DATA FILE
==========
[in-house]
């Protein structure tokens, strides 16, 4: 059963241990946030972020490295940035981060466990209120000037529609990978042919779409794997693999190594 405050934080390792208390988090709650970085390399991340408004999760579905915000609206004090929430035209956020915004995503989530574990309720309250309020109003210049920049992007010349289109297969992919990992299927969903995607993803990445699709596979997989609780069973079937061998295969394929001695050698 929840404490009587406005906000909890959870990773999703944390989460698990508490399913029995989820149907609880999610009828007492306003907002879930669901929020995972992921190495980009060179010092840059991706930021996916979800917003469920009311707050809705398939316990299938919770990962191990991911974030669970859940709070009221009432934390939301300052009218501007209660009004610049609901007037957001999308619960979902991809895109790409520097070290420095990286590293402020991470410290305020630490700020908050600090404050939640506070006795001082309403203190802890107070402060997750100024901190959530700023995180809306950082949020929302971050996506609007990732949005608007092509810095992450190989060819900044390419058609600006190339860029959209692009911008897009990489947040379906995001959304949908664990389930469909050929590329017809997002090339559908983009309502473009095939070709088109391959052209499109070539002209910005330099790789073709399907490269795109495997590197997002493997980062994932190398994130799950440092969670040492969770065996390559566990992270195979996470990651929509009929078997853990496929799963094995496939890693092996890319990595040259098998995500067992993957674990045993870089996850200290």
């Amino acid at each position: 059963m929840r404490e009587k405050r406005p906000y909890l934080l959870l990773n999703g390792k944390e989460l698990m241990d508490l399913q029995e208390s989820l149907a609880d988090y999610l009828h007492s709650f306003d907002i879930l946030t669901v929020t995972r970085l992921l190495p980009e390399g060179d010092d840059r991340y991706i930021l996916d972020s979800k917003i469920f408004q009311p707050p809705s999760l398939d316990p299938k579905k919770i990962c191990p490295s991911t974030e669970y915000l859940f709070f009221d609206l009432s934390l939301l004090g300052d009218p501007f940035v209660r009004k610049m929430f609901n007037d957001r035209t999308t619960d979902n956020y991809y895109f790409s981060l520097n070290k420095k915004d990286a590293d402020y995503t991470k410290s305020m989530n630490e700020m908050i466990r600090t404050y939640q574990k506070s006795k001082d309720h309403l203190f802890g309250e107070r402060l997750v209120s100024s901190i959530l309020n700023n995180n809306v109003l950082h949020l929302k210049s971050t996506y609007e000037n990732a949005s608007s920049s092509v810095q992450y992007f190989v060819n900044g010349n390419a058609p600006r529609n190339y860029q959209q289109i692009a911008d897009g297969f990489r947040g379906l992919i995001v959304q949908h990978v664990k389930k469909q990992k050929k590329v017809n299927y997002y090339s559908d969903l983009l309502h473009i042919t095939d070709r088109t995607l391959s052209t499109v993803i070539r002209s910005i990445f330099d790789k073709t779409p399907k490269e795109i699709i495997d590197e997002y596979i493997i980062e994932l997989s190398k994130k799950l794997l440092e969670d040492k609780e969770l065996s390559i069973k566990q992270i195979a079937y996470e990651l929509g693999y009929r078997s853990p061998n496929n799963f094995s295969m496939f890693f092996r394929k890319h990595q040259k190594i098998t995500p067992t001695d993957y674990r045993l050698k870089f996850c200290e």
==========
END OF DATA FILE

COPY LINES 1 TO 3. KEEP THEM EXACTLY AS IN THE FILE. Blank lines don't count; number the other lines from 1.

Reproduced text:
[in-house]
């Protein structure tokens, strides 16, 4: 059963241990946030972020490295940035981060466990209120000037529609990978042919779409794997693999190594 405050934080390792208390988090709650970085390399991340408004999760579905915000609206004090929430035209956020915004995503989530574990309720309250309020109003210049920049992007010349289109297969992919990992299927969903995607993803990445699709596979997989609780069973079937061998295969394929001695050698 929840404490009587406005906000909890959870990773999703944390989460698990508490399913029995989820149907609880999610009828007492306003907002879930669901929020995972992921190495980009060179010092840059991706930021996916979800917003469920009311707050809705398939316990299938919770990962191990991911974030669970859940709070009221009432934390939301300052009218501007209660009004610049609901007037957001999308619960979902991809895109790409520097070290420095990286590293402020991470410290305020630490700020908050600090404050939640506070006795001082309403203190802890107070402060997750100024901190959530700023995180809306950082949020929302971050996506609007990732949005608007092509810095992450190989060819900044390419058609600006190339860029959209692009911008897009990489947040379906995001959304949908664990389930469909050929590329017809997002090339559908983009309502473009095939070709088109391959052209499109070539002209910005330099790789073709399907490269795109495997590197997002493997980062994932190398994130799950440092969670040492969770065996390559566990992270195979996470990651929509009929078997853990496929799963094995496939890693092996890319990595040259098998995500067992993957674990045993870089996850200290």
């Amino acid at each position: 059963m929840r404490e009587k405050r406005p906000y909890l934080l959870l990773n999703g390792k944390e989460l698990m241990d508490l399913q029995e208390s989820l149907a609880d988090y999610l009828h007492s709650f306003d907002i879930l946030t669901v929020t995972r970085l992921l190495p980009e390399g060179d010092d840059r991340y991706i930021l996916d972020s979800k917003i469920f408004q009311p707050p809705s999760l398939d316990p299938k579905k919770i990962c191990p490295s991911t974030e669970y915000l859940f709070f009221d609206l009432s934390l939301l004090g300052d009218p501007f940035v209660r009004k610049m929430f609901n007037d957001r035209t999308t619960d979902n956020y991809y895109f790409s981060l520097n070290k420095k915004d990286a590293d402020y995503t991470k410290s305020m989530n630490e700020m908050i466990r600090t404050y939640q574990k506070s006795k001082d309720h309403l203190f802890g309250e107070r402060l997750v209120s100024s901190i959530l309020n700023n995180n809306v109003l950082h949020l929302k210049s971050t996506y609007e000037n990732a949005s608007s920049s092509v810095q992450y992007f190989v060819n900044g010349n390419a058609p600006r529609n190339y860029q959209q289109i692009a911008d897009g297969f990489r947040g379906l992919i995001v959304q949908h990978v664990k389930k469909q990992k050929k590329v017809n299927y997002y090339s559908d969903l983009l309502h473009i042919t095939d070709r088109t995607l391959s052209t499109v993803i070539r002209s910005i990445f330099d790789k073709t779409p399907k490269e795109i699709i495997d590197e997002y596979i493997i980062e994932l997989s190398k994130k799950l794997l440092e969670d040492k609780e969770l065996s390559i069973k566990q992270i195979a079937y996470e990651l929509g693999y009929r078997s853990p061998n496929n799963f094995s295969m496939f890693f092996r394929k890319h990595q040259k190594i098998t995500p067992t001695d993957y674990r045993l050698k870089f996850c200290e």